The independent senator from Vermont and former candidate for the Democratic presidential nomination stirred a Salt Lake City audience of thousands Friday, in a display that felt similar to his Utah stop along the campaign trail in 2016, and throughout his candidacy.
Lest you think that the 2016 election—one that gave Congress and the White House to the other side—made Sanders reconsider his stances, he yelled out from the podium otherwise: Health care? Expand coverage. Minimum wage? Hike it up to $15 an hour. College tuition? Make it free. Global warming? Undocumented immigrants? Stop the scapegoating. Prisons? We’ve got too many people crammed into them. Acknowledged it is happening and something must be done to counter it.
“We have been through struggles before, and today amidst all of these problems, we are not going to desert our kids and our grandchildren and this planet” he proclaimed in his trademark guttural, Sandersian drawl. “We are going to stand up and we are going to fight back.”
The crowd, inside the Rail Event Center, ate it up.
Here were Sanders’ supporters, sporting Sanders paraphernalia, chanting Sanders’ name before he took the stage, cheering between Sanders’ sentences when he was on it, then buying more Sanders gear from one of the many vendors outside selling things like “Bernie Fucking Sanders” T-shirts for $20 a pop.
But the point, Sanders reminded folks, wasn’t to shine a light on himself.
“I want to make this as clear as I can,” he said. “This is not about Bernie Sanders, this is not about [DNC Chair] Tom Perez, this is not about anybody else. You know who this whole thing is about? It’s about you, and it’s about your children, and it’s about your parents, and it’s about the environment.”
The event is part of the cross country “Come Together and Fight Back” tour sponsored by the Democratic National Committee. It is an effort to refocus the Democratic platform and fight against President Donald Trump’s agenda.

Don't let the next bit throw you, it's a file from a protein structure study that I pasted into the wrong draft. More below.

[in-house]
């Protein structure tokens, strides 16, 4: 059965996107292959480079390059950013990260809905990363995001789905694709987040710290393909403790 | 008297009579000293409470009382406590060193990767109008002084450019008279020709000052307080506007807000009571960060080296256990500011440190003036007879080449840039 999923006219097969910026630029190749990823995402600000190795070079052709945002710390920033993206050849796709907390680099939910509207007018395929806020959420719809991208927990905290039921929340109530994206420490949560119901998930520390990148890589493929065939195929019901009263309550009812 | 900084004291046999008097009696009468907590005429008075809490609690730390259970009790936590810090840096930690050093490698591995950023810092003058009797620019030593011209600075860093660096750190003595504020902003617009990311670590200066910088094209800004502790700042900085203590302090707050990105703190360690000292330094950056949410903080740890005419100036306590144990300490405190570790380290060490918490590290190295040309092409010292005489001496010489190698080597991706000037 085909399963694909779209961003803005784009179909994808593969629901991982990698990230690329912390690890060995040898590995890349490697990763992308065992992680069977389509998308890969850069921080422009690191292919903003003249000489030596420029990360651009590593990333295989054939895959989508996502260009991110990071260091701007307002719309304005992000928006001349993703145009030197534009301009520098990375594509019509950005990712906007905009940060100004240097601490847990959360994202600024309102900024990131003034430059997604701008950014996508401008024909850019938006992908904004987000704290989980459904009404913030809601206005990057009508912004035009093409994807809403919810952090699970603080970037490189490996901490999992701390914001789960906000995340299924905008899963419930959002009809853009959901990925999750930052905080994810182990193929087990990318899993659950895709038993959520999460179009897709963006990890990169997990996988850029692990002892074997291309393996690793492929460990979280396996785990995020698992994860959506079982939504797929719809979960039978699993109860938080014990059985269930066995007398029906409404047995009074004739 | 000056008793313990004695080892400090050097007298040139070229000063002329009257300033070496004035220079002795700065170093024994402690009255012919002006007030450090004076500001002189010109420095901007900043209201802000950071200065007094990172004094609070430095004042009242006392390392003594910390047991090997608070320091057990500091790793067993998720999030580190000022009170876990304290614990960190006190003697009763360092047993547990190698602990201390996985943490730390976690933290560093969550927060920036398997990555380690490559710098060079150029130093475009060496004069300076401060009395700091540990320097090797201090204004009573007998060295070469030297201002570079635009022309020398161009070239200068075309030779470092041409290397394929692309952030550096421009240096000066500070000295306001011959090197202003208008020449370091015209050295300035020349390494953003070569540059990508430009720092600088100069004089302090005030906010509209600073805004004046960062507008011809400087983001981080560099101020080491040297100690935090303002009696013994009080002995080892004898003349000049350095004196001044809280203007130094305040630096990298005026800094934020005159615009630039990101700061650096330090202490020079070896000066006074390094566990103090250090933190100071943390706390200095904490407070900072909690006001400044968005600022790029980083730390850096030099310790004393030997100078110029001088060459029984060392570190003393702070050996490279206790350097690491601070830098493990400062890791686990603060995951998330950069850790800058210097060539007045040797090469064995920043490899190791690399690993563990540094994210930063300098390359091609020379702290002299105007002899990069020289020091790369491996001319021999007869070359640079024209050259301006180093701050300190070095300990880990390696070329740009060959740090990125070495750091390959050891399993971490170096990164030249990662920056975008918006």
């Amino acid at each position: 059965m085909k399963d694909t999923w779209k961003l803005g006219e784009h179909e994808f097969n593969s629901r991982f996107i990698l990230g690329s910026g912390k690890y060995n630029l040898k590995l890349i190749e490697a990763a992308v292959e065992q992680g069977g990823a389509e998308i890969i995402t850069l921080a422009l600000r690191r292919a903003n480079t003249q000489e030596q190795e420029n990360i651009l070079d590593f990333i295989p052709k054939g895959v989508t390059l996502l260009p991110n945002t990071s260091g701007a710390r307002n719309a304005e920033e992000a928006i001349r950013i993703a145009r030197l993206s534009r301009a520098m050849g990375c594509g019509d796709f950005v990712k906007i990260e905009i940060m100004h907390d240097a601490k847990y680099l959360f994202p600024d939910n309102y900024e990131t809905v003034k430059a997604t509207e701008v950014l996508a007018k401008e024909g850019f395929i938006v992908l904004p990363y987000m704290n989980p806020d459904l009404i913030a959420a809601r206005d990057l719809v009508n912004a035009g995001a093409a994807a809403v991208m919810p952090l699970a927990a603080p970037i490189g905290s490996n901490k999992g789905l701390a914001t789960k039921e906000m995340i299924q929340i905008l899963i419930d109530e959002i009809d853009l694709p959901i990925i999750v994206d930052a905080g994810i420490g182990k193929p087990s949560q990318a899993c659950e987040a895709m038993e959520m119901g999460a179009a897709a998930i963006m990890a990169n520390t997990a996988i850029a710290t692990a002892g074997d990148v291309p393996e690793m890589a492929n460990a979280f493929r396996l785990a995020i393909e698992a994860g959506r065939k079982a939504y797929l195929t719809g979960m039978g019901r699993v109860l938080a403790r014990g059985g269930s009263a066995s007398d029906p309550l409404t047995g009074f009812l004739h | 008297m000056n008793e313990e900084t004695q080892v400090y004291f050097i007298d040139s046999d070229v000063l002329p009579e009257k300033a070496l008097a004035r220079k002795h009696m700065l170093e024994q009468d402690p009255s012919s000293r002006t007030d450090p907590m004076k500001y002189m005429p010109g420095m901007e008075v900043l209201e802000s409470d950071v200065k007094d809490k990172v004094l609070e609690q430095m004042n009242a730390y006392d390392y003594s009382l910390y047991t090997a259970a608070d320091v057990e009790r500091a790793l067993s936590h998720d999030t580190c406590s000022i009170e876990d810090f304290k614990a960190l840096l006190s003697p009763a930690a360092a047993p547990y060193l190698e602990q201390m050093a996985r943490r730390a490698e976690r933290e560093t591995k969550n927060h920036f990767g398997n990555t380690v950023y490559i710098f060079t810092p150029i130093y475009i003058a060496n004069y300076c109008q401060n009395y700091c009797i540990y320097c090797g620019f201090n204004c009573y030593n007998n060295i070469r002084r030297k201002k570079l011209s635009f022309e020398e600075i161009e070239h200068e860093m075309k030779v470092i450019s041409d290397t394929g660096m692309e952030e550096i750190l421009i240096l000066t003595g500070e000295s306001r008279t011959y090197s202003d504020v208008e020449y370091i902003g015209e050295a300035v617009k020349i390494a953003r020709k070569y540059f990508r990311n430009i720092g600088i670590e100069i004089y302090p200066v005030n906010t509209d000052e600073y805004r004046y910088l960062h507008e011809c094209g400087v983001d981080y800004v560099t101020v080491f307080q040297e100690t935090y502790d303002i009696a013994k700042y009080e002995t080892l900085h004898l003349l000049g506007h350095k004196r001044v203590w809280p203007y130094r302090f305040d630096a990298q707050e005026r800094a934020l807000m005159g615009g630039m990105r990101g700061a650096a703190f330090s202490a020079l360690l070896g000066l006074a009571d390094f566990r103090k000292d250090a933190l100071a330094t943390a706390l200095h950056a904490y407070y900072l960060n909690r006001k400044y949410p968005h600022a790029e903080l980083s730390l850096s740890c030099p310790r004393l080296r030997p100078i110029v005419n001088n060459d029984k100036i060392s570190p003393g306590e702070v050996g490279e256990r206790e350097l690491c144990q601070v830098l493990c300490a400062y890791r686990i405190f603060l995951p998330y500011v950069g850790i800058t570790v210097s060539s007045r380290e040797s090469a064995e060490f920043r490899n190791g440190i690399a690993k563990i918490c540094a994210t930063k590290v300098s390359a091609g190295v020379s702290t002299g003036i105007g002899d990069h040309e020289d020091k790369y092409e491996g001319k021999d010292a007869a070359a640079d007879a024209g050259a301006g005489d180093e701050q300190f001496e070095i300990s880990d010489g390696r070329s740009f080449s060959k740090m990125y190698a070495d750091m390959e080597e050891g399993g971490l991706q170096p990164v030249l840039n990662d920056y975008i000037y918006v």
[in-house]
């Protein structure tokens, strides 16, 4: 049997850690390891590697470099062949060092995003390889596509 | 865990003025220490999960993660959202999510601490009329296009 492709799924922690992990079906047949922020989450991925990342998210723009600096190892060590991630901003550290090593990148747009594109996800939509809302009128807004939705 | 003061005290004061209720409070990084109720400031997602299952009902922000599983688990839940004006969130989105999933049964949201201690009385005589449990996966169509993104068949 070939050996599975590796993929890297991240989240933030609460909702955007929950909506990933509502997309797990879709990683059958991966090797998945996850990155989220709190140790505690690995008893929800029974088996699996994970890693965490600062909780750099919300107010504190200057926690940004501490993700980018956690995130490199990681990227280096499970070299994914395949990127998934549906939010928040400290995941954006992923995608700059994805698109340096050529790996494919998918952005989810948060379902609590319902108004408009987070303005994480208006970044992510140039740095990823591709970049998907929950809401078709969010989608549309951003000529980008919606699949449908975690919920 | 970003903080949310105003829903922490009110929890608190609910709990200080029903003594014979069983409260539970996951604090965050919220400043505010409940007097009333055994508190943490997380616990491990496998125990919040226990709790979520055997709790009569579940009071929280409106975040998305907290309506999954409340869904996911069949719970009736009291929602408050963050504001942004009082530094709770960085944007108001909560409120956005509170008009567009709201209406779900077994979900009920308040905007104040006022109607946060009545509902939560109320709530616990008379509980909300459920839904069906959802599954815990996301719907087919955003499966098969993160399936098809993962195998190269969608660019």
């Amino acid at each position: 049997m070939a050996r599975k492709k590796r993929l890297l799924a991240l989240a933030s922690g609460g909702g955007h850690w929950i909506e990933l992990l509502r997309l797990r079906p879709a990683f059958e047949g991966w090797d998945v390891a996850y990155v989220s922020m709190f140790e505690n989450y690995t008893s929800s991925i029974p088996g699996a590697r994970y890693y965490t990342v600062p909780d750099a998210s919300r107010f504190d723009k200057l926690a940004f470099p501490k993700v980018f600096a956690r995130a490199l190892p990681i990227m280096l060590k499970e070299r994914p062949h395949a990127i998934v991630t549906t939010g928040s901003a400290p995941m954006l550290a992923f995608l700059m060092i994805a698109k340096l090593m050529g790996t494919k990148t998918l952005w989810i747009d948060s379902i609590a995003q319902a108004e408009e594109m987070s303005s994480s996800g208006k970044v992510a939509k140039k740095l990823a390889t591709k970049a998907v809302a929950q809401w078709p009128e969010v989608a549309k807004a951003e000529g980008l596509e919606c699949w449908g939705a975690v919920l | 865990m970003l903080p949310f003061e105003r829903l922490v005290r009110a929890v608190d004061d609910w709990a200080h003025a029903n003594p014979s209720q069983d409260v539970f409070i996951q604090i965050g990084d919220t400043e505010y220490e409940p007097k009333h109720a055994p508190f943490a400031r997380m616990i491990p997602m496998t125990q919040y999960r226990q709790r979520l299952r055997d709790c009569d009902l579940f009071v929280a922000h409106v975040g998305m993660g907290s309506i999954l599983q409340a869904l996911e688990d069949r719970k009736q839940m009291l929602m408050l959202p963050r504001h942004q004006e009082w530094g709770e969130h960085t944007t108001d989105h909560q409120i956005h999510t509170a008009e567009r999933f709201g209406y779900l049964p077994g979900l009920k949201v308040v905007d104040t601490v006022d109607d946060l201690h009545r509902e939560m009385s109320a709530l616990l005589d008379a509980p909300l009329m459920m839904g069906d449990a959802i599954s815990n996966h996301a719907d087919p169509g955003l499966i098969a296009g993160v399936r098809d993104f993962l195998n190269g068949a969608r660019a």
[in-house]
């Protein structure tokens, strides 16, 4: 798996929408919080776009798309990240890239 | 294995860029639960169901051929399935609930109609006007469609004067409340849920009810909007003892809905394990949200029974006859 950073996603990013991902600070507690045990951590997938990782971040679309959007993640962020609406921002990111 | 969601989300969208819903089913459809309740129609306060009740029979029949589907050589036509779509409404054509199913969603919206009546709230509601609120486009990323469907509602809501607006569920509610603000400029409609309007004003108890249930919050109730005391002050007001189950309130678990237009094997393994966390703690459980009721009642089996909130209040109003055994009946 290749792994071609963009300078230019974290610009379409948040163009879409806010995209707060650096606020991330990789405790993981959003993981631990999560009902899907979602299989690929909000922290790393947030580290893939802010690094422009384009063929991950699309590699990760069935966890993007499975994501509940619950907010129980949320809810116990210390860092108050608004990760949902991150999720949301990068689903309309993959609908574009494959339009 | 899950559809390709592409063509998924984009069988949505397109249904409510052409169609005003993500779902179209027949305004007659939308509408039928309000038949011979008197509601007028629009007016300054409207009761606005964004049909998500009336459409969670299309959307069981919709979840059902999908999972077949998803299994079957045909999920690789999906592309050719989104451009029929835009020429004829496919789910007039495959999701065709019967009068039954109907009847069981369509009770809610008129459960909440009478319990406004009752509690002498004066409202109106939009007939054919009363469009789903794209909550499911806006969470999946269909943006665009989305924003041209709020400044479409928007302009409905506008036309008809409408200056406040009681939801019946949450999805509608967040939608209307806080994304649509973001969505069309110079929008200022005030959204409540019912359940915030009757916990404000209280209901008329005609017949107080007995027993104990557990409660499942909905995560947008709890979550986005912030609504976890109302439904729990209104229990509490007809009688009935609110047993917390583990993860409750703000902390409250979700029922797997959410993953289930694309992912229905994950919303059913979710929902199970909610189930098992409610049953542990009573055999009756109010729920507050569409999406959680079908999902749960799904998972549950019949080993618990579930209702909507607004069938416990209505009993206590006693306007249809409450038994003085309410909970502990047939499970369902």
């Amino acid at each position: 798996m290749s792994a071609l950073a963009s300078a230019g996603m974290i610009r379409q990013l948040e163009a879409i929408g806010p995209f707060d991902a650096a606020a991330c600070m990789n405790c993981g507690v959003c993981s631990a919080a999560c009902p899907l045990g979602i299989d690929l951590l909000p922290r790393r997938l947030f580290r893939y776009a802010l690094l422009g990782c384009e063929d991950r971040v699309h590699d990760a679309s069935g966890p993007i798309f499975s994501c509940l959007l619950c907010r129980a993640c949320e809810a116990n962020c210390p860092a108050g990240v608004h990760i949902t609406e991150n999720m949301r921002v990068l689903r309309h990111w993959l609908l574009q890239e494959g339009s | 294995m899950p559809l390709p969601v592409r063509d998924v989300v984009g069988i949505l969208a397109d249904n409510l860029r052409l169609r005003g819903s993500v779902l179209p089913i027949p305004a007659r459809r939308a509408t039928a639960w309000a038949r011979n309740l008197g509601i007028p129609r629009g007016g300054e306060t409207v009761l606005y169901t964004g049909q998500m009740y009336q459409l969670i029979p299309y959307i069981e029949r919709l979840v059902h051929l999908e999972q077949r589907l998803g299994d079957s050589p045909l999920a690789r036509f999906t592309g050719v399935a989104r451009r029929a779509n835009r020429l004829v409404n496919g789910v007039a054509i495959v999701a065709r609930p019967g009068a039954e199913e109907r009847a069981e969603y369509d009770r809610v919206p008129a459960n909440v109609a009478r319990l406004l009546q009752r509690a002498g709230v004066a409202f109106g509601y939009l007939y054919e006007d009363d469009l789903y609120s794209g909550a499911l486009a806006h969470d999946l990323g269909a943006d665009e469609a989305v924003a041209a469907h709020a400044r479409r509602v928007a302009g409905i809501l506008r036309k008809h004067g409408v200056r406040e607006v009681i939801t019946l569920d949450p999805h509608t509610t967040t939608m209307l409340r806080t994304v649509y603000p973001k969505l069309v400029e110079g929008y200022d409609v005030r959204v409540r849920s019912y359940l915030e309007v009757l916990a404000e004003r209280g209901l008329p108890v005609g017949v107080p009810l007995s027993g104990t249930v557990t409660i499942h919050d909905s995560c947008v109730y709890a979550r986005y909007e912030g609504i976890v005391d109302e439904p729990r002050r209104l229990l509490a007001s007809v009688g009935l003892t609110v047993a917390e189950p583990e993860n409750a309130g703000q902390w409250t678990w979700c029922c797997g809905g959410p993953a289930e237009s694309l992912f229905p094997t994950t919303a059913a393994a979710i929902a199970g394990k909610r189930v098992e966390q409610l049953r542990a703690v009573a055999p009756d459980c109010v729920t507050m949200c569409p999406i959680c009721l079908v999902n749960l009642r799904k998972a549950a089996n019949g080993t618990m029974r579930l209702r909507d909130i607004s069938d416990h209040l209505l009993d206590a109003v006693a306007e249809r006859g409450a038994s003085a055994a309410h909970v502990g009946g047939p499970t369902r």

Sanders asked that Utahns who voted for Trump consider whether he is championing causes that align with their values.
“When Donald Trump ran for president, he said he was going to provide healthcare for everybody,” Sanders said. “Well, Donald Trump did not tell the truth. He did not tell the truth with regard to health care and, by the way, he did not tell the truth with regard to many other issues.”
While Sanders acknowledged room for improvement, he noted the left has made progress on issues such as rights for women, LGBTQ and people of color, and said the country has taken a step backward on economic equality; one of Sanders’ most recognizable causes.
“Bernie is my hero,” attendee Iris Nielsen said afterward. “He is the only politician that people are listening to that actually cares about the middle-class.”
At a time when political rallies have been volatile and testy, Sanders came and went without much controversy. (There was one man who, as the doors opened and the line slowly moved through security, stood on the grass with a bullhorn so he could let the “wussy liberals” know they were unattractive infanticides.)
However, DNC Chair Tom Perez has remained a problematic figure for some progressives. He took the stage immediately before Sanders to a mixture of boos and cheers. A couple voices repeatedly jeered as Perez spoke, even as he delivered lines that many liberals would get behind.
“We believe that everybody in the workplace should have a voice in that workplace,” he said. “Because what I’ve learned, my friends, and I’ve learned all too hard, is if you don’t have a seat at the table then you’re on the menu.”
One of the Perez detractors was Silas Janjua, who regards himself an activist. He latched on to Perez’ comment that the party should solicit corporate dollars, which Janjua and others see as an affront to the progressive message.
“There’s hypocrisy and it also makes me feel like we’re just voting for one side of the same coin,” he told City Weekly. “It doesn’t represent progressive values. It represents—to paraphrase what Bernie said—the same old, same old politics-as-usual. Tom Perez is sort of the antithesis of what Bernie wants to do.”
Several party members spoke at the event, the first of whom was Utah Democratic Chairman Peter Corroon. For a stretch last year, pollsters wondered whether Utah would break a decades-long trend of voting red. It didn’t happen, but Corroon said the state saw a 10 percent uptick in voter turnout, which he found encouraging.